perhaps be the last of the recognise old Sanskrit writing of historical significance). Tambool has been referred to, thus roughly across a period of about 2000 year. In Ayurveda medicine system, the properties of betel leaf describe as given below[8]: Guna (Quality) :Laghu, Ruksha, Tikshan Rasa (Taste) :Tikta Vipak (Metabolism) : Katu Virya (Potency) : Ushan Prabhav (Impact) : Hridya In Ayurveda betel leaf extract is frequently used as an adjuvant & mixed with different medicines possibly for better effects beside its independent use as medicine. In Susrta Samhita (Ch 28-46, 279-280) tambool leaves have been described as aromatic, sharp, hot, acrid and beneficial for voice, laxative, appetizer, beside this they pacify vata and aggravate pitta. Similar characteristics have been described in Bhabaprakash (Sloka180-183)[2].

    I IIII

    I IIII (. . -) In addition to these, the aphrodisiac effect of betel chewing has been indicated in ancient texts. Pan also believed to provide strength to heart and regulate blood. Its utility as anti-inflammatory and anti-microbial is emphasized at several place. In ayurveda it acts as vata and kapha suppressant. It also helps in expelling out the mucus from the respiratory tract because of its hot potency7. According to Yunani system the leaf has a sharp taste and good smell improves taste and appetite, tonic to brain, heart and liver, lessens the thirst, clear the throat and purify the blood9. 3. Plant Profile: I. Botanical name and taxonomic classification[10,11]:

    Kingdom: Plantae Division: Magnoliphyta

    Class: Magnolipsida Order: Piperales Family: Piperaceae Genus: Piper Species: betle Binomial name: Piper betle L.

    II. Vernacular name[7, 12, 13]:

    Sanskrit: Nagavallari, Nagini, Nagavallika,Tambool, Saptashira, Mukhbhushan, Varnalata

    Malaysia: Sirih, Sirih melayu, Sirih cina, Sirih hudang, Sirih carang, Sirih kerakap

    English: Betel, Betel pepper, Betel-vine Tamil: Vetrilai Telugu: Nagballi, Tamalpaku Hindi: Pan

  • Journal of Pharmacognosy and Phytochemistry

    Vol. 1 No. 6 2013 www.phytojournal.com Page | 149

    Gujurati: Nagarbael Marathi: Nagbael Bengali: Pan Arabic: Tambol, Tambool Semang: Serasa, Cabe Jakun: Kerekap, Kenayek Sakai: Jerak Javanese: Sirih, Suruh, Bodeh Thai: Pelu

    III. Geographical distribution: Piper betel is native to central and eastern Malaysia and was taken into cultivation more than 2500 years ago throughout Malaysia and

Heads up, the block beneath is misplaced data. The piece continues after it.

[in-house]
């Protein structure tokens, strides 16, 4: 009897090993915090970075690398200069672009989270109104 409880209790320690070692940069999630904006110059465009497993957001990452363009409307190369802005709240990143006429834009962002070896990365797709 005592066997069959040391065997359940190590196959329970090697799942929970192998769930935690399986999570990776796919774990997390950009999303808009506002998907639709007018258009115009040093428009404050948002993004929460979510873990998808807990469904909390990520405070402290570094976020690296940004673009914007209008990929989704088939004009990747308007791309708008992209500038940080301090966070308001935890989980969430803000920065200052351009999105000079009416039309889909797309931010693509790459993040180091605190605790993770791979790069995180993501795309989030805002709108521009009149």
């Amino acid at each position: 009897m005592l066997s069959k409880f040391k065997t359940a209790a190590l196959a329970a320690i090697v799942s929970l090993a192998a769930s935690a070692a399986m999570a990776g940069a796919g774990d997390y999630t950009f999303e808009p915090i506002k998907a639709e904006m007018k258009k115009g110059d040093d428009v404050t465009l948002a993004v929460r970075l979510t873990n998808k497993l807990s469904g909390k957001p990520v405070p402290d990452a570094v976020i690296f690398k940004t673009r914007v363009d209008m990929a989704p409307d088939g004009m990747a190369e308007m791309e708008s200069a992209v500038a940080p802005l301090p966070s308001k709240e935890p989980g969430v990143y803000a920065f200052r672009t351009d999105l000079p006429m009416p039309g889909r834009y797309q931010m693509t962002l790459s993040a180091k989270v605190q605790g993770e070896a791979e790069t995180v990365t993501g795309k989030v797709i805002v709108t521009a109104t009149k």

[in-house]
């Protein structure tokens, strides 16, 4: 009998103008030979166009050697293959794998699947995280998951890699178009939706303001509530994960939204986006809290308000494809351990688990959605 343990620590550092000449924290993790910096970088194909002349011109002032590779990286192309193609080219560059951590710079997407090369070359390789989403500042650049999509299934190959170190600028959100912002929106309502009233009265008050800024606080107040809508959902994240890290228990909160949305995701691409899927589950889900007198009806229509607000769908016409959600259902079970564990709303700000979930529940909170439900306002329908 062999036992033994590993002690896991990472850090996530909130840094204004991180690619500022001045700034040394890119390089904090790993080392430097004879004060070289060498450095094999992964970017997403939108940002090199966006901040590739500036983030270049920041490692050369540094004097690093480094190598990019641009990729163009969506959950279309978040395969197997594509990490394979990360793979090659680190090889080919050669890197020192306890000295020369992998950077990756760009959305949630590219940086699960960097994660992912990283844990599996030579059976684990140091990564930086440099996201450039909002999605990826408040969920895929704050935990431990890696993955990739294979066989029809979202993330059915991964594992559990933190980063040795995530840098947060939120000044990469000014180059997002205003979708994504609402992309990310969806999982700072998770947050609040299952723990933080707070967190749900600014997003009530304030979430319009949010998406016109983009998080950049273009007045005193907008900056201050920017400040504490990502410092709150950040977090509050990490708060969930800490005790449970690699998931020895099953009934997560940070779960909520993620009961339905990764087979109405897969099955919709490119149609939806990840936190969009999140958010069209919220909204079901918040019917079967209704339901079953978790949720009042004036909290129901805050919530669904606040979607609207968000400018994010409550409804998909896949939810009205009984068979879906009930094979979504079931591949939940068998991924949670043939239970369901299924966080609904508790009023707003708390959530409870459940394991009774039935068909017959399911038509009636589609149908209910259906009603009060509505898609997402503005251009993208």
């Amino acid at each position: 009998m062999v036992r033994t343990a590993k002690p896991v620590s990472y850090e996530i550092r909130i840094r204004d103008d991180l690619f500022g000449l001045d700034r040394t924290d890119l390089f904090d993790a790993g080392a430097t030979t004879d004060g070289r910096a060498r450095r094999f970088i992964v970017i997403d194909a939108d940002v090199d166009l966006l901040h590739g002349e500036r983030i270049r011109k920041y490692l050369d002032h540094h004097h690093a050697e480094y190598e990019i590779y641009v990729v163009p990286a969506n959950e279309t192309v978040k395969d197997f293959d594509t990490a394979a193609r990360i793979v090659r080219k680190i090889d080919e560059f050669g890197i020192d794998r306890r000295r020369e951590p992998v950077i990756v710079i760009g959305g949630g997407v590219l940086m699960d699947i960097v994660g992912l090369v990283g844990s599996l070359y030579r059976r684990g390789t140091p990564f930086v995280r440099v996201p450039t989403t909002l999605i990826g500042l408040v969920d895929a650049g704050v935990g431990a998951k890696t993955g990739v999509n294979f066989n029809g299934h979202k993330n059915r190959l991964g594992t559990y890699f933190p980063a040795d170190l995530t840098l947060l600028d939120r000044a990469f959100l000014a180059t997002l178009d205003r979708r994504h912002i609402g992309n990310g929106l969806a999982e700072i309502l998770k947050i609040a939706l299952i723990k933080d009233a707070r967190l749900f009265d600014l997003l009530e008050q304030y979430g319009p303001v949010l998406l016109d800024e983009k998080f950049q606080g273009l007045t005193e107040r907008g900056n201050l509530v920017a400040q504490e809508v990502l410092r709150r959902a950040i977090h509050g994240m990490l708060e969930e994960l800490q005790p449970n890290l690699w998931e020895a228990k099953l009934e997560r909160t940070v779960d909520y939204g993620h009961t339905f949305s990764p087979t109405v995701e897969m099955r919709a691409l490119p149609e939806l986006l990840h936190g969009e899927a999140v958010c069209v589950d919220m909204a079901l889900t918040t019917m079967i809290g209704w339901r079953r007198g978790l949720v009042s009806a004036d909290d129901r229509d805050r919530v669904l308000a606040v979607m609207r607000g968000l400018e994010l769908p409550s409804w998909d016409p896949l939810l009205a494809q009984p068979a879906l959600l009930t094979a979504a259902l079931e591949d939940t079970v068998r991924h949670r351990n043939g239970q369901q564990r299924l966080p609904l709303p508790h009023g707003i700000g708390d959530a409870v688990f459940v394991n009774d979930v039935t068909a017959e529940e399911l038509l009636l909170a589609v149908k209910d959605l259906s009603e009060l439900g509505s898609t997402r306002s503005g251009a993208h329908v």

tropical Asia. It reached Madagascar and East Africa much later and was also introduced into the West Indies. Written Chinese sources from the period of the Tang dynasty (A.D. 618-907) described Southeast Asia as a region of betel users. Betel chewing was widespread in South India and South China when the first Europeans arrived in the 15th century. With known ethno medicinal properties, this plant is widely use in India, Indonesia and other countries of the Indo-China region (Malaysia, Vietnam, Laos, Kampuchea, Thailand, Myanmar, Singapore)[2,12] as shown in Fig no. 01.

    Fig.no.1. Region within the dotted lines shows major areas of Piper betel consumption.

    Where, AFR: Africa, MAD: Madagascar, PAK: Pakistan, IND: India, NEP: Nepal, SRI: Sri Lanka, THI: Thailand, CAM: Cambodia, MAL: Malaysia, PNG: Papua New Guinea, BOR: Borneo, SIN: Singapore, LOA: Laos, VIT: Vietnam Fig.no.1. Region within the dotted lines shows major areas of piper betel consumption. Barring the areas where the climatic conditions (high or low temperature accompanied by very low humidity) do not support its cultivation. Betel vine is widely distributed in all over the state of India except northern regions (Jammu and Kashmir, Haryana, Punjab, Himachal Pradesh), due to sever winter and northern west (Rajasthan,

    Gujarat) due to hot dry summer[14,15] as shown in Fig No. 02. IV. Habitat & Ecology Betel vine thrives under humid forest conditions with high relative humidity. It prefers deep, well-drained, friable loamy and clayey soils, rich in organic matter with a pH of about 7-7.5. It flourishes in areas with 2250-4750 mm annual rainfall and is cultivated at altitudes up to 900m12.

  • Journal of Pharmacognosy and Phytochemistry

    Vol. 1 No. 6 2013 www.phytojournal.com Page | 150

    Fig no.2 Major Betel vine growing areas in India.

    V. Cultivation and propagation Cultivation It is cultivated in soil, which is black, friable, clay loam resembling tank earth, contains large portion of organic matter, but the best pans are grown in Bengal on light loam sightless reddish in colour. The plant grown from sea level to1000mt, rainfall of more than 179cm is necessary. It thrives best under tropical forest condition with shade considerable humidity & plenty of soil moisture. Broadly there are two cropping system under natural conditions and controlled conditions. The o